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CS448f: Image Processing For Photography and Vision

CS448f: Image Processing For Photography and Vision

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CS448f: Image Processing For Photography and Vision

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  1. CS448f: Image Processing For Photography and Vision Fast Filtering

  2. Problems in Computer Vision

  3. Computer Vision in One Slide 1) Extract some features from some images 2) Use these to formulate some (hopefully linear) constraints 3) Solve a system of equations your favorite method to produce...

  4. Computer Vision in One Slide 0) Blur the input 1) Extract some features from some images 2) Use these to formulate some (hopefully linear) constraints 3) Solve a system of equations your favorite method to produce...

  5. Why do we blur the input? • To remove noise before processing • So we can use simpler filters later • To decompose the input into different frequency bands • tonemapping, blending, etc

  6. Applications • Joint Bilateral Filter • Flash/No Flash • Joint Bilateral Upsample • ASTA • Fast Filtering • Composing Filters • Fast Rect and Gaussian Filters • Local Histogram Filters • The Bilateral Grid

  7. Applications • Joint Bilateral Filter • Flash/No Flash • Joint Bilateral Upsample • ASTA • Fast Filtering • Composing Filters • Fast Rect and Gaussian Filters • Local Histogram Filters • The Bilateral Grid This thing is awesome.

  8. Composing Filters • F is a bad gradient filter • It’s cheap to evaluate • val = Im(x+5, y) – Im(x-5, y) • G is a good gradient filter -> • It’s expensive to evaluate • for (dx=-10; dx<10; dx++) val += filter(dx)*Im(x+dx, y) F= G=

  9. Composing Filters • But F * B = G • and convolution is associative • so: G*Im = (F*B)*Im = F*(B*Im) = *

  10. Composing Filters • So if you need to take lots of good filters: • Blur the image nicely once Im2 = (B*Im) • Use super simple filters for everything else • F1 * Im2 F2 * Im2 F3 * Im2 ... • You only performed one expensive filter (B) • Let’s make the expensive part as fast as possible

  11. Fast Rect Filters • Suggestions?

  12. Fast Rect Filters 10 ÷5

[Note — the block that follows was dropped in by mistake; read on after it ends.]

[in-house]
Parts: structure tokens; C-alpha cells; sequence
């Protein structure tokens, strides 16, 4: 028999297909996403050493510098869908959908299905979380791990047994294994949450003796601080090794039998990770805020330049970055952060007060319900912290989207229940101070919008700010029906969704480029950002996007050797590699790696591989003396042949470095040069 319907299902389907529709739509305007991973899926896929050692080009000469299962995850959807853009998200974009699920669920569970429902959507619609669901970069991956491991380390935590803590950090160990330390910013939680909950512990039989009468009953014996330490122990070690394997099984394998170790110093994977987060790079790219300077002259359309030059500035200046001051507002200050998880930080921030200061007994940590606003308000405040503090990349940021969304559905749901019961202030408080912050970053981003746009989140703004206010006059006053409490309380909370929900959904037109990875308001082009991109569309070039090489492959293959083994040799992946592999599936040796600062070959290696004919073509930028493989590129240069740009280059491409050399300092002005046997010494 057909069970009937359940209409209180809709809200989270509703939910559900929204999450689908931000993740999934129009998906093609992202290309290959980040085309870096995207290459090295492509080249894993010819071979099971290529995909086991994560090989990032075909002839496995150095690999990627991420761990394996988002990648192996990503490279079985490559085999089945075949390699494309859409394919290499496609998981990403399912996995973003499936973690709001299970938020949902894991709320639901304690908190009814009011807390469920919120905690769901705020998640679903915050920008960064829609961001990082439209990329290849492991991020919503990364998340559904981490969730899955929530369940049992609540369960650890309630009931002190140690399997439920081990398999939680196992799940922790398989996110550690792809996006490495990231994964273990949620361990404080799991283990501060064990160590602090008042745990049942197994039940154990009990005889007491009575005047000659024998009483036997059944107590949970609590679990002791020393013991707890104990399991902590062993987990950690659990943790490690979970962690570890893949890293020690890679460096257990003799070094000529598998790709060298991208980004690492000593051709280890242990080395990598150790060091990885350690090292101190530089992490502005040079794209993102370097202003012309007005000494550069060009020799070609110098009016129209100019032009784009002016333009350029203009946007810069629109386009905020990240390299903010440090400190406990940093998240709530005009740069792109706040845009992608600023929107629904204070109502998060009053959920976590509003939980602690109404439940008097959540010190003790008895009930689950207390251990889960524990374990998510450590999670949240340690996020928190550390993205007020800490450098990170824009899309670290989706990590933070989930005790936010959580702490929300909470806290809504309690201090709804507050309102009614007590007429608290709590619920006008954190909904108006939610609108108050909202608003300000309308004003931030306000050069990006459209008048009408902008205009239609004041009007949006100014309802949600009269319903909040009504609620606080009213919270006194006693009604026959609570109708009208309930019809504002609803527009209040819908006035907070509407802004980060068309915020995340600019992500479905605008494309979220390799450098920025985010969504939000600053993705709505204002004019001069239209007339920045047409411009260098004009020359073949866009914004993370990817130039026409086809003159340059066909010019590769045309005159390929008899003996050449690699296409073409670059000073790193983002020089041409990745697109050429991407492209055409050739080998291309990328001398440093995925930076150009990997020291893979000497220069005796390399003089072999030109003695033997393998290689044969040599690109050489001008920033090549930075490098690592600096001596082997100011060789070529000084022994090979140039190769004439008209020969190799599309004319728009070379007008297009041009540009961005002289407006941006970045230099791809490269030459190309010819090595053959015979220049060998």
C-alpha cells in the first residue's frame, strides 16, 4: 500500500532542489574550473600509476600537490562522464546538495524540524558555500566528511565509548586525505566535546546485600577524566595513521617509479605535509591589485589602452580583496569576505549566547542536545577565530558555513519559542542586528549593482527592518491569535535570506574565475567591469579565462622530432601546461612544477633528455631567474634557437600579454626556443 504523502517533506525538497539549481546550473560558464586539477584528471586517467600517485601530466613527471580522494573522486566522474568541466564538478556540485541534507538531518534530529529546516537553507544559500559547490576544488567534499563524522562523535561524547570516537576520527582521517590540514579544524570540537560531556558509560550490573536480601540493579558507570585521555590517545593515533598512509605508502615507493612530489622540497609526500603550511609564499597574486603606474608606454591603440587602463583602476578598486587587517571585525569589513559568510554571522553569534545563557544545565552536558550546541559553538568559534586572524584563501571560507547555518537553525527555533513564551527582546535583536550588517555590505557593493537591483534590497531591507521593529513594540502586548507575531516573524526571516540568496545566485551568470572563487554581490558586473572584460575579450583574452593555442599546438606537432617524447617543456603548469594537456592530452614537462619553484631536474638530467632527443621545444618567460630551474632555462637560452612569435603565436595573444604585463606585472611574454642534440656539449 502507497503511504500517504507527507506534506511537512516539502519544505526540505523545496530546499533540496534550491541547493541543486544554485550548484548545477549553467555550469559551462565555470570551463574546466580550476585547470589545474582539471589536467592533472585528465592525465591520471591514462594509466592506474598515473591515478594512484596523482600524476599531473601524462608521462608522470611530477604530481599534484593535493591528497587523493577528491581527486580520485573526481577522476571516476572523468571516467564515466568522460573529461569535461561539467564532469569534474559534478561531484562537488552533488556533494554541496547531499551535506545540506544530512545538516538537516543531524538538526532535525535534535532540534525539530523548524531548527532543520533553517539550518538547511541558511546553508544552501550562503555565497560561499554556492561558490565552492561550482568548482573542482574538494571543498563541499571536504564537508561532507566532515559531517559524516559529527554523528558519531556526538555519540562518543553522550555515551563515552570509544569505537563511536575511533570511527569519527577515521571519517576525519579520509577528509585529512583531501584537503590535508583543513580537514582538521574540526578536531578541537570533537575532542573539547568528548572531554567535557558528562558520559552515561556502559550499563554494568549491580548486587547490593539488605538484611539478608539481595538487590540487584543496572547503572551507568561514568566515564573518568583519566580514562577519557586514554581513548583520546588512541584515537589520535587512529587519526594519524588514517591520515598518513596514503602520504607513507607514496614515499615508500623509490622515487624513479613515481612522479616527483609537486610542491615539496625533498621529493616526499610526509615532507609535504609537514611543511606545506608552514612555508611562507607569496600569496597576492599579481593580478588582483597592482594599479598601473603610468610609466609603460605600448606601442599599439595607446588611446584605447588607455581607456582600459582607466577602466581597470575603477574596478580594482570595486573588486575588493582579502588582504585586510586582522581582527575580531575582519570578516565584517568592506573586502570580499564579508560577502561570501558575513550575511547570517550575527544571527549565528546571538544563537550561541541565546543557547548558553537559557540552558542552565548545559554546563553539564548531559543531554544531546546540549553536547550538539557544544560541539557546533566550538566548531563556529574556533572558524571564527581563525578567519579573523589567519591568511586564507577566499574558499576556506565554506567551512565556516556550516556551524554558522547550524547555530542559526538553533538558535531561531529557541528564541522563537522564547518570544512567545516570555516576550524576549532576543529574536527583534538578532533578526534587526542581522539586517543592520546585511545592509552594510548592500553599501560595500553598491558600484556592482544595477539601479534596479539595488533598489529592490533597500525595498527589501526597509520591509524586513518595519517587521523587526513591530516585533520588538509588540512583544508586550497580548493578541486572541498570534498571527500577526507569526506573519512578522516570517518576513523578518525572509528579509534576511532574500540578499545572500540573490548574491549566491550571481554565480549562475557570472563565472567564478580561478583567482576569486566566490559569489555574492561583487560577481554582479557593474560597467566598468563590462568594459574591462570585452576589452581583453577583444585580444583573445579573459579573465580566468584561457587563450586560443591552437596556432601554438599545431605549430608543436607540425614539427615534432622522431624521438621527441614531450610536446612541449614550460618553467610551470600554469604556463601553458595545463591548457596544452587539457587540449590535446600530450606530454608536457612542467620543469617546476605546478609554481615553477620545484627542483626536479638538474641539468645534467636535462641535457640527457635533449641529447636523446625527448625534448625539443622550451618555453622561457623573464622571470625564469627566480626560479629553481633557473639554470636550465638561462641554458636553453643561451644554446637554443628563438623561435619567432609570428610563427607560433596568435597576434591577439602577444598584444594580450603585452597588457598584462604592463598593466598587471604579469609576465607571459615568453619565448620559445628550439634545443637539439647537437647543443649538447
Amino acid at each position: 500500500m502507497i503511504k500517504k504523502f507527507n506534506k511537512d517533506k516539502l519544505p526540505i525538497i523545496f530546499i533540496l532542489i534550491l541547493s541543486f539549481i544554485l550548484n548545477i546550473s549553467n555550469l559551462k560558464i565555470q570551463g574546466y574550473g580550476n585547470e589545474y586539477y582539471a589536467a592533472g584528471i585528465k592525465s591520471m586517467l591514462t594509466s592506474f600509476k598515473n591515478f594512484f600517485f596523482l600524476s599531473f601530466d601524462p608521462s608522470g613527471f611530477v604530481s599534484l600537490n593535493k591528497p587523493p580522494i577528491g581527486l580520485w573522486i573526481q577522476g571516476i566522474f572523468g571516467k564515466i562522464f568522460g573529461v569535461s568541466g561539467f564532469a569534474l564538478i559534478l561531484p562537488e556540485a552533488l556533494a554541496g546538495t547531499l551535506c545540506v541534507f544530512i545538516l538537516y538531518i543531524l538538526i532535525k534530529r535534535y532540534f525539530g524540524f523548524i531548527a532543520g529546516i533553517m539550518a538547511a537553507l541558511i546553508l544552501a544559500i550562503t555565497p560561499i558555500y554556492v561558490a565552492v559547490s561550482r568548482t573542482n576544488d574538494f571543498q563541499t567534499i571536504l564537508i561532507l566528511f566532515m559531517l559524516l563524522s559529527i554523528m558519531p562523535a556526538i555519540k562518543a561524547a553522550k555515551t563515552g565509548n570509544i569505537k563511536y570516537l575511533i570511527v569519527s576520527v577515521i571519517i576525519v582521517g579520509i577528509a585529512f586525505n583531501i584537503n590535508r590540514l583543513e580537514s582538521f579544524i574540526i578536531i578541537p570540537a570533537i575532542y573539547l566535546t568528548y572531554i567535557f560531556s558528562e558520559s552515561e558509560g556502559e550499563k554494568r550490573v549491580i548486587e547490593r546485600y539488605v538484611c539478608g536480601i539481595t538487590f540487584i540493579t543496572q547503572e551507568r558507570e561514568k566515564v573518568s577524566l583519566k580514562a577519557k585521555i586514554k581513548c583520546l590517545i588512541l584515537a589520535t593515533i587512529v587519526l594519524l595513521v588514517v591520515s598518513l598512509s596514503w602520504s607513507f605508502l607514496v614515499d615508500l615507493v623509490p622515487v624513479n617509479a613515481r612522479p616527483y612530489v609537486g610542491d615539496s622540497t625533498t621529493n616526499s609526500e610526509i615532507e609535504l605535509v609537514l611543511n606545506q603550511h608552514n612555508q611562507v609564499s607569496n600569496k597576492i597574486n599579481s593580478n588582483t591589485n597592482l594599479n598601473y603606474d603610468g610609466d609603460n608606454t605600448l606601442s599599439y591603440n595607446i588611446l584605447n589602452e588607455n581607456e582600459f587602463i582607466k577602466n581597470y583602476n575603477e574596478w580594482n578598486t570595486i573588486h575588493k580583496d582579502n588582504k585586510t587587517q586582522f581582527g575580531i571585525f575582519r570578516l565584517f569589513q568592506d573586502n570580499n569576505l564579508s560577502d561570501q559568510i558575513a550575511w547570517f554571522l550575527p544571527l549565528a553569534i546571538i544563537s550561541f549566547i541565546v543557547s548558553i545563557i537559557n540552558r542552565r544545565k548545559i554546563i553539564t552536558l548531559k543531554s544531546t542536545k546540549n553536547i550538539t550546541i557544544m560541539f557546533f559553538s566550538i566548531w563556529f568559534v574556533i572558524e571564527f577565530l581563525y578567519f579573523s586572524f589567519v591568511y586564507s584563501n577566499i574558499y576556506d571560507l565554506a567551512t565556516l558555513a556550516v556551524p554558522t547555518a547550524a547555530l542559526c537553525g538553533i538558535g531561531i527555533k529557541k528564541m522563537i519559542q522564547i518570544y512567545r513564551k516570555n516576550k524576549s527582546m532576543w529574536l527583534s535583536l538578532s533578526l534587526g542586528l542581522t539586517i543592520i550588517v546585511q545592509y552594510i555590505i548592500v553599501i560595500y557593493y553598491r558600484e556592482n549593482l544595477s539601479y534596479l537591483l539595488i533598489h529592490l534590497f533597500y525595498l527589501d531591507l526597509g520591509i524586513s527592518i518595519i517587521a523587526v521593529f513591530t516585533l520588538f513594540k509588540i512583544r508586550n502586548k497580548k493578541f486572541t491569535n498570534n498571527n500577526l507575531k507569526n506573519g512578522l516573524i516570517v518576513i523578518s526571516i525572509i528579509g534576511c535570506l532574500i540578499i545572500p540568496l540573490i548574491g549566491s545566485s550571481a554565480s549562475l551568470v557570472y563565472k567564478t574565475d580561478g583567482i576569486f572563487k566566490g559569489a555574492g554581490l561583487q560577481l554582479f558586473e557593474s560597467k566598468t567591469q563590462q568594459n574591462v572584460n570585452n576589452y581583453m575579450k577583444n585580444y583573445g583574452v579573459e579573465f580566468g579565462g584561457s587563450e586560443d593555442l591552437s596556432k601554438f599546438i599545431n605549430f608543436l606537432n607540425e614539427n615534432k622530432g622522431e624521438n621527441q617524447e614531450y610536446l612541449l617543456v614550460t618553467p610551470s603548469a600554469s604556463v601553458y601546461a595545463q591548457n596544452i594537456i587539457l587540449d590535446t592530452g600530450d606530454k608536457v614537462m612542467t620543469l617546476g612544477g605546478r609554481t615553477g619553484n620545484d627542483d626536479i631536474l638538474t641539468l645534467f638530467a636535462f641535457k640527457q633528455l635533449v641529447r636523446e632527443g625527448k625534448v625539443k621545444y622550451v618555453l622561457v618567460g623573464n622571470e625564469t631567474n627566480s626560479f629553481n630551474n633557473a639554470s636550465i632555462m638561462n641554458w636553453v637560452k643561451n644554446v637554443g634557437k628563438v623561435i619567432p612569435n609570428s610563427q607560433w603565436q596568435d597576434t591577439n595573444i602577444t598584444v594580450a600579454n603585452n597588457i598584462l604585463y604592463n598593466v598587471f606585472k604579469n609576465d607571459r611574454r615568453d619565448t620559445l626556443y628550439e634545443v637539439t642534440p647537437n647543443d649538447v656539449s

13. Fast Rect Filters 60 ÷5

  14. Fast Rect Filters 110 ÷5

  15. Fast Rect Filters 170 ÷5

  16. Fast Rect Filters 180 ÷5

  17. Fast Rect Filters 180 ÷5

  18. Fast Rect Filters 140 ÷5

  19. Fast Rect Filters 140 ÷5

  20. Fast Rect Filters 120 ÷5

  21. Fast Rect Filters 160 ÷5

  22. Fast Rect Filters 150 ÷5

  23. Fast Rect Filters 140 ÷5

  24. Fast Rect Filters • Complexity? • Horizontal pass: O((w+f)h) = O(wh) • Vertical pass: O((h+f)w) = O(wh) • Total: O(wh) • Precision can be an issue

  25. Fast Rect Filters • How can I do this in-place?

  26. Gaussian Filters • How can we extend this to Gaussian filters? • Common approach: • Take FFT O(w h ln(w) ln(h)) • Multiply by FFT of Gaussian O(wh) • Take inverse FFT O(w h ln(w) ln(h)) • Total cost: O(w ln(w) h ln(h)) • Cost independent of filter size  • Not particularly cache coherent 

  27. Gaussian v Rect

  28. Gaussian v Rect*Rect

  29. Gaussian v Rect3

  30. Gaussian v Rect4

  31. Gaussian v Rect5

  32. Gaussian

  33. Rect(RMS = 0.00983)

  34. Gaussian

  35. Rect2 (RMS = 0.00244)

  36. Gaussian

  37. Rect3 (RMS = 0.00173)

  38. Gaussian

  39. Rect4(RMS = 0.00176)

  40. Gaussian

  41. Rect5(RMS = 0.00140)

  42. Gaussian Filters • Conclusion: Just do 3 rect filters instead • Cost: O(wh) • Cost independent of filter size  • More cache coherent  • Be careful of edge conditions  • Hard to construct the right filter sizes: 

  43. Filter sizes • Think of convolution as randomly scattering your data around nearby • How far data is scattered is described by the standard deviation of the distribution • standard deviation = sqrt(variance) • Variance adds • Performing a filter with variance v twice produces a filter with variance 2v

  44. Filter sizes • Think of convolution as randomly scattering your data around nearby • How far data is scattered is described by the standard deviation of the distribution • standard deviation = sqrt(variance) • Variance adds • Performing a filter with variance v twice produces a filter with variance 2v

  45. Filter Sizes • Variance adds • Performing a filter with variance v twice produces a filter with variance 2v • Standard deviation scales • A filter with standard deviation s, when scaled to be twice as wide, has standard deviation 2s

  46. Constructing a Gaussian out of Rects • A rect filter of width 2w+1 has variance: w(w+1)/3 • Attainable standard deviations using a single rect [sqrt(w(w+1)/3)]: • 0.82 1.41 2 2.58 3.16 3.74 4.32 ... • Composing three identical rects of width 2w+1 has variance: w(w+1) • Attainable std devs [sqrt(w(w+1))]: • 1.41 2.45 3.46 4.47 5.48 6.48 7.48 ... 1632.5

  47. Constructing a Gaussian out of Rects • Attainable standard deviations using three different odd rect filters: • 1.41 1.825 2.16 2.31 2.45 2.58 2.83 2.94 3.06 ... 8.25 8.29 8.32 8.37 8.41 8.45 8.48 • BUT: if they’re too different, the result won’t look Gaussian • Viable approach: Get as close as possible with 3 identical rects, do the rest with a small Gaussian

  48. Integral Images • Fast rects are good for filtering an image... • But what if we need to compute lots of filters of different shapes and sizes quickly? • Classifiers need to do this +1 -1 +1 -2

  49. Integrate the Image ahead of time • Each pixel is the sum of everything above and left • ImageStack -load dog1.jpg -integrate x -integrate y

  50. Integral Images • Fast to compute (just run along each row and column adding up) • Allows for arbitrary sized rect filters